Great uncertainty exists around indoor biomass burning exposure-disease relationships due to lack of detailed exposure data in large health outcome studies. Passive nephelometers can be used to estimate high particulate matter (PM) concentrations during cooking in low resource environments. Since passive nephelometers do not have a collection filter they are not subject to sampler overload. Nephelometric concentration readings can be biased due to particle growth in high humid environments and differences in compositional and size dependent aerosol characteristics. This paper explores relative humidity (RH) and gravimetric equivalency adjustment approaches to be used for the pDR-1000 used to assess indoor PM concentrations for a cookstove intervention trial in Nepal. Three approaches to humidity adjustment performed equivalently (similar root mean squared error). For gravimetric conversion, the new linear regression equation with log-transformed variables performed better than the traditional linear equation. In addition, gravimetric conversion equations utilizing a spline or quadratic term were examined. We propose a humidity adjustment equation encompassing the entire RH range instead of adjusting for RH above an arbitrary 60% threshold. Furthermore, we propose new integrated RH and gravimetric conversion methods because they have one response variable (gravimetric PM2.5 concentration), do not contain an RH threshold, and is straightforward.
doi:10.3390/ijerph110606400
PMCID: PMC4078586  PMID: 24950062
nephelometer; particulate matter; humidity adjustment; gravimetric equivalent; pDR; low resource environment; biomass burning; cookstove; indoor air quality
12.  Performance of the halogen immunoassay to assess airborne mouse allergen-containing particles in a laboratory animal facility 
Airborne mouse allergen is a risk factor for respiratory diseases. Conventional assessment techniques provide mass-based exposure estimates that may not capture completely the inhalation risk of airborne allergen particles. In contrast to mass-based estimates, the halogen immunoassay (HIA) combines immunoblotting and microscopy to directly assess allergen-containing particles. We evaluated the HIA for the assessment of airborne mouse allergen and compared the results to the enzyme linked immunosorbent assay (ELISA). Particulate matter (PM)10 and PM2.5 samples (30 min, 4 l/m) were collected in a mouse facility before, during, and after disturbance of soiled bedding. Concentrations of Mus m 1-positive particles (haloed particles (HPs)) and intensities of the haloes were determined with the HIA. Although HPs/m3 were positively correlated with mass concentration (statistically significant only with Mus m 1 concentration on PM10), replicates of mass concentration showed higher variability than HPs/m3. After disturbance, most of the HPs were in the PM2.5 fraction. Mean haloes intensities were similar before, during, and after disturbance. The HIA was able to measure allergen-containing particles with less variability than the ELISA, detected the shift of HPs to smaller particles after disturbance, and may suggests similar halo intensity by particles detected during and after disturbance. Our findings suggest that the HIA can be used to assess indoor concentrations of mouse allergen particles and their morphological characteristics.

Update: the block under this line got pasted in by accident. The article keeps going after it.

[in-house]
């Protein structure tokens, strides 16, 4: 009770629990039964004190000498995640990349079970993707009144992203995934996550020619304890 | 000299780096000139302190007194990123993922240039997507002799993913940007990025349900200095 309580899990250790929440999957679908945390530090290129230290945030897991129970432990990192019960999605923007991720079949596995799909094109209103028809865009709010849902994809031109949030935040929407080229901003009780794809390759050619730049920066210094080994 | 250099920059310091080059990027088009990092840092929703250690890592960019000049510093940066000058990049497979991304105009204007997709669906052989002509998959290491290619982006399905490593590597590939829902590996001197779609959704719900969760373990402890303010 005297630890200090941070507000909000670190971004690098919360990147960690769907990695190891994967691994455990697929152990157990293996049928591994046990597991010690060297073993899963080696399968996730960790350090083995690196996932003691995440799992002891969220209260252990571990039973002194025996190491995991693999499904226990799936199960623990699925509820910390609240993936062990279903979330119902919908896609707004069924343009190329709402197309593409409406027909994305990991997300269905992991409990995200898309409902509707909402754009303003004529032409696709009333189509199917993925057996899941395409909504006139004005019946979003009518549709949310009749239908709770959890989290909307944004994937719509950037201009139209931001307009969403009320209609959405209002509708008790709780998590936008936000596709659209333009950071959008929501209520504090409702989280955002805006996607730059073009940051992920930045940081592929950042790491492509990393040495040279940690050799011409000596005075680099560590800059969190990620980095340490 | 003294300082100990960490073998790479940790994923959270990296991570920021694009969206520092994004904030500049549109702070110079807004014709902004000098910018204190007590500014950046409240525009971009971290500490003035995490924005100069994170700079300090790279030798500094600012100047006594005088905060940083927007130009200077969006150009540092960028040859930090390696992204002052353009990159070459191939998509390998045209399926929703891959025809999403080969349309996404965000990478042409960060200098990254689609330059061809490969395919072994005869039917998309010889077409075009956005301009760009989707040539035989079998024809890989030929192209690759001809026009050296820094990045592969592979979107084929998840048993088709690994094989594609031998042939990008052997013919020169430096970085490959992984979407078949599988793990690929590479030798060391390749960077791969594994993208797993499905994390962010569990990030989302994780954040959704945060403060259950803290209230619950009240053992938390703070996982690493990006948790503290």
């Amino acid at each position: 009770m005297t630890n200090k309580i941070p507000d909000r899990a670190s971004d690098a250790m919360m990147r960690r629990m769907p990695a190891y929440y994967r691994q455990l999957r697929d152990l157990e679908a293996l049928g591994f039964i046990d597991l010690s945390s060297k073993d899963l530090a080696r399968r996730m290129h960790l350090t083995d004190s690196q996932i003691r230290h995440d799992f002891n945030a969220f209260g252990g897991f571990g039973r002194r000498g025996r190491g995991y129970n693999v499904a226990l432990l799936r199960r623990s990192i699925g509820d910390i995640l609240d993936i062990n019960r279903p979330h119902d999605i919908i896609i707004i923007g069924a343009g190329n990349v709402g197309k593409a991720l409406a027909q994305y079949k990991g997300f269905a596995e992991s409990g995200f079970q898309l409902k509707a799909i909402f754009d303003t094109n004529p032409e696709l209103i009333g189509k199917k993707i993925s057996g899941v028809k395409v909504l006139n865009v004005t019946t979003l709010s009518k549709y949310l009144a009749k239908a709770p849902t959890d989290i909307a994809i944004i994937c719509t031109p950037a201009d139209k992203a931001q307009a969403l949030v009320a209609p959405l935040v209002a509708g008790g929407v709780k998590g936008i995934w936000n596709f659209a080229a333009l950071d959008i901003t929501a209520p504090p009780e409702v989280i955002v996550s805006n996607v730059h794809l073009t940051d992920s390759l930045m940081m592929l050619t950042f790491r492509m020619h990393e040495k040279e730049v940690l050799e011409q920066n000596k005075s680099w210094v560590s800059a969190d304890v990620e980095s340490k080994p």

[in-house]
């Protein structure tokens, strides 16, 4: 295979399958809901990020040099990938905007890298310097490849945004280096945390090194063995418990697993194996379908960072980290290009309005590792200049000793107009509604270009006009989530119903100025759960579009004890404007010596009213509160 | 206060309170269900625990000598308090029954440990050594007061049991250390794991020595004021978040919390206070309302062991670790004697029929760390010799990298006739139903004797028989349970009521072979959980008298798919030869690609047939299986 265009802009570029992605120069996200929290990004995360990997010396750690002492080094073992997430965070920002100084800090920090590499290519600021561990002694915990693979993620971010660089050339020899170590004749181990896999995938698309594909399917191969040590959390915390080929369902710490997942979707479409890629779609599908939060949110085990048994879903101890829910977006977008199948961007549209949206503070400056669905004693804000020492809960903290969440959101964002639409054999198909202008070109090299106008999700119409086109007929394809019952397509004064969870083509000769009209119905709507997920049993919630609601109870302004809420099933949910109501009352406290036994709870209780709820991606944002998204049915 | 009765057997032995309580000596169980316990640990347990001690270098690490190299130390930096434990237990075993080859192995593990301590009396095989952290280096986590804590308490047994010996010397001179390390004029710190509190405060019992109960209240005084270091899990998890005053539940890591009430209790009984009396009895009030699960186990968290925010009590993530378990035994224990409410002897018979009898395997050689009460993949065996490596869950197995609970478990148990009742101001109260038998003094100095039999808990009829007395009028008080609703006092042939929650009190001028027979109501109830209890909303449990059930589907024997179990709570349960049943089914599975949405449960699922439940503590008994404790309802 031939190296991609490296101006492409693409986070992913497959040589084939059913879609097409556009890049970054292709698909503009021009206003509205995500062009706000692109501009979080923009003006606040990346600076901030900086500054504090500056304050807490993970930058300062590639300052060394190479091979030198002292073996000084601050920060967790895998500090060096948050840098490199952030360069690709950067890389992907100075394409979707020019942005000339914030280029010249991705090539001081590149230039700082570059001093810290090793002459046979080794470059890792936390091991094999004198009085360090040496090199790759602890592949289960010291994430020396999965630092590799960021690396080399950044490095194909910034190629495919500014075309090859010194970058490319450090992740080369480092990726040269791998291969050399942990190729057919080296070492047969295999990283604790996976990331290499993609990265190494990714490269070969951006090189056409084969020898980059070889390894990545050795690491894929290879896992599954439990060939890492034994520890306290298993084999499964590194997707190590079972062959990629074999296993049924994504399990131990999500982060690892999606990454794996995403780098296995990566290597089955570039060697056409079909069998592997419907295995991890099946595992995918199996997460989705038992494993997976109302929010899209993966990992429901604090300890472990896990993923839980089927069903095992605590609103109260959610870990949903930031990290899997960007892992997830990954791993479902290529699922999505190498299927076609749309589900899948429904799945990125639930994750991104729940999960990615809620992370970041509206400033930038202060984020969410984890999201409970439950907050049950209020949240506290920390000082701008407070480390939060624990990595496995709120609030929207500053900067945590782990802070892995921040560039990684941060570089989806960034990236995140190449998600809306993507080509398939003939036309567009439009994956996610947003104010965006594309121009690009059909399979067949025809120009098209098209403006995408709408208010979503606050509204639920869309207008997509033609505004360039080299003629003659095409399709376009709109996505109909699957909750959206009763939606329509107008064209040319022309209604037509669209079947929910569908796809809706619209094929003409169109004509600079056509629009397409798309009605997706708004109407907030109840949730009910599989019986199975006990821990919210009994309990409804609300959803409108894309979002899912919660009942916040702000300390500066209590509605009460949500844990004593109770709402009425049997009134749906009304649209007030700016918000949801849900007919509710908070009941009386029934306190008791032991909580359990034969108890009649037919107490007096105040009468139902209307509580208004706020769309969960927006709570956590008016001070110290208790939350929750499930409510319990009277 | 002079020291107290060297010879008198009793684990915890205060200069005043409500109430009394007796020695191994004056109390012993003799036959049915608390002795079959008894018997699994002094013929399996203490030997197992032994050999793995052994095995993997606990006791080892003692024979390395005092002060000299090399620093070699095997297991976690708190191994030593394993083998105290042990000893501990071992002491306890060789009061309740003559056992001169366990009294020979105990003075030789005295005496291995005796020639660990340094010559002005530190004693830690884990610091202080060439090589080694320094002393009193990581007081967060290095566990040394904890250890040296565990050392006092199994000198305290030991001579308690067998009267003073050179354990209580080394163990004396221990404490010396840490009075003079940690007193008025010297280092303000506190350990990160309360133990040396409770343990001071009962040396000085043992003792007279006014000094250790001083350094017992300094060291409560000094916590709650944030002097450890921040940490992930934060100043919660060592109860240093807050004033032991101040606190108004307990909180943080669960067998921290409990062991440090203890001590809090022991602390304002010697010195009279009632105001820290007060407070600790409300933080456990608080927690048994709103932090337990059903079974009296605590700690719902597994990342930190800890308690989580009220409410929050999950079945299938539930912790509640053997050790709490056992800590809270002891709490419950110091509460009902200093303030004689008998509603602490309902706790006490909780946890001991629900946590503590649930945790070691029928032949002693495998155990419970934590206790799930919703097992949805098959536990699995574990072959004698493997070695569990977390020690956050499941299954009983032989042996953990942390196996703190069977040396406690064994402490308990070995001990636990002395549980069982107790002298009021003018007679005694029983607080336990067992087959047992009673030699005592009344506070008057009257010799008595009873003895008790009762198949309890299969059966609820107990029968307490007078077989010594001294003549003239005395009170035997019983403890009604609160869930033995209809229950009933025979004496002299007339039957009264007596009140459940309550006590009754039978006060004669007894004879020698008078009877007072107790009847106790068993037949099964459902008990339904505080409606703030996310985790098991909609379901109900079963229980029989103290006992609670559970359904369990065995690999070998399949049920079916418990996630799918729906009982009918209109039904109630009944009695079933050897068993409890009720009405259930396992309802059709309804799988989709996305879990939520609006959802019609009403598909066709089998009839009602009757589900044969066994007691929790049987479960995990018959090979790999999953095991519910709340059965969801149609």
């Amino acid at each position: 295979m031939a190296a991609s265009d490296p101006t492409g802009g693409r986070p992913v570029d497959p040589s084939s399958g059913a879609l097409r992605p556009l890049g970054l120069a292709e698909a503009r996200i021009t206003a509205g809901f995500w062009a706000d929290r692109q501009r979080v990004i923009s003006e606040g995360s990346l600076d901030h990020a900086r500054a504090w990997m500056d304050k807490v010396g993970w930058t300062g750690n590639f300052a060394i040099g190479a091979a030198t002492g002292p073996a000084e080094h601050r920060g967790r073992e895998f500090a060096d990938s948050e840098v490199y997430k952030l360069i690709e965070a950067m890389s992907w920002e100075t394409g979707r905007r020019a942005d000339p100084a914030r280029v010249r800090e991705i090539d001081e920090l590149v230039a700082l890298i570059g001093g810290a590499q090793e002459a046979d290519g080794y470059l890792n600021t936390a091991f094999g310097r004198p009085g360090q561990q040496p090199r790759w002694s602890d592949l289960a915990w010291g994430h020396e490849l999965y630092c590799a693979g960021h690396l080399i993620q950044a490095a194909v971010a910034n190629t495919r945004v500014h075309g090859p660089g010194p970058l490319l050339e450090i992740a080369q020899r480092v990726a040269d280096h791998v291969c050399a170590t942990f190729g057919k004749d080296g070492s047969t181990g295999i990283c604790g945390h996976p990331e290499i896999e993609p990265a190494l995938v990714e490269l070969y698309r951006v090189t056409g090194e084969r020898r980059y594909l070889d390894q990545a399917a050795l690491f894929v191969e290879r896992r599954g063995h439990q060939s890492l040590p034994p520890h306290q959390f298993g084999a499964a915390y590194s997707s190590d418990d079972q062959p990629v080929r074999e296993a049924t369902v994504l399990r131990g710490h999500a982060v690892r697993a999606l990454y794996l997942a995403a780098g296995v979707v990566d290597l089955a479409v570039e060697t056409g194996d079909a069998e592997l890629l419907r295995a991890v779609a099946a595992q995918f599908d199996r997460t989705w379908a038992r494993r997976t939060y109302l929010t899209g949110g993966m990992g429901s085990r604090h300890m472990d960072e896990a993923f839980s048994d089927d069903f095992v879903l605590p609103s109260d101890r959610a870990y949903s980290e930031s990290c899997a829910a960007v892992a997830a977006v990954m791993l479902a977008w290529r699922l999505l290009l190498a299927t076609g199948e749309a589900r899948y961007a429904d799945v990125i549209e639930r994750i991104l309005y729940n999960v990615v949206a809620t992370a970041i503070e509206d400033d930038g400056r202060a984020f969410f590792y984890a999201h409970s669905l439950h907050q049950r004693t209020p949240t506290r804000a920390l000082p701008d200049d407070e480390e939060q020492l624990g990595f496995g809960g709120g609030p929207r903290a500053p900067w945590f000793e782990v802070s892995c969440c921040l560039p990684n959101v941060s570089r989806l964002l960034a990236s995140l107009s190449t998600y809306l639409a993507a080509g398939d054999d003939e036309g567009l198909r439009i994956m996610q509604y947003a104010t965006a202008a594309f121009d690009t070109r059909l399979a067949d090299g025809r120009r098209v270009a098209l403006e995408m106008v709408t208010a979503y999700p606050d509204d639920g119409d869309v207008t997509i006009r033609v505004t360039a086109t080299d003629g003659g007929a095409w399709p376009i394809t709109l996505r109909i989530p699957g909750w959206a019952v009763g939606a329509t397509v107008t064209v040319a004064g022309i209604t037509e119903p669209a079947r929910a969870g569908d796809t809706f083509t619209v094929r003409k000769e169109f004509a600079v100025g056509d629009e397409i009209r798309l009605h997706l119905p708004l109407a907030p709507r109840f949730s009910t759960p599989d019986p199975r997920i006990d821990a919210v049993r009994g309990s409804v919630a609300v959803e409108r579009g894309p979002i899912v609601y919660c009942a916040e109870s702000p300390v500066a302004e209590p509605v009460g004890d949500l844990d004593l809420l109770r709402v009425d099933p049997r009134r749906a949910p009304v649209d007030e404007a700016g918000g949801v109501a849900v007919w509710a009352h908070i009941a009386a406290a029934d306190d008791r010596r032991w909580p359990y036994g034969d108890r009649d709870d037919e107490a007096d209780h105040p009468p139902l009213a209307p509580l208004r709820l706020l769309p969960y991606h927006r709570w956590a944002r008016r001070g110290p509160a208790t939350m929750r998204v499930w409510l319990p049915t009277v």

doi:10.1038/jes.2012.76
PMCID: PMC4028687  PMID: 22805992
halogen immunoassay; haloed particles; mouse allergen
13.  In-Home Air Pollution Is Linked to Respiratory Morbidity in Former Smokers with Chronic Obstructive Pulmonary Disease 
Rationale: The effect of indoor air pollutants on respiratory morbidity among patients with chronic obstructive pulmonary disease (COPD) in developed countries is uncertain.
Objectives: The first longitudinal study to investigate the independent effects of indoor particulate matter (PM) and nitrogen dioxide (NO2) concentrations on COPD morbidity in a periurban community.
Methods: Former smokers with COPD were recruited and indoor air was monitored over a 1-week period in the participant’s bedroom and main living area at baseline, 3 months, and 6 months. At each visit, participants completed spirometry and questionnaires assessing respiratory symptoms. Exacerbations were assessed by questionnaires administered at clinic visits and monthly telephone calls.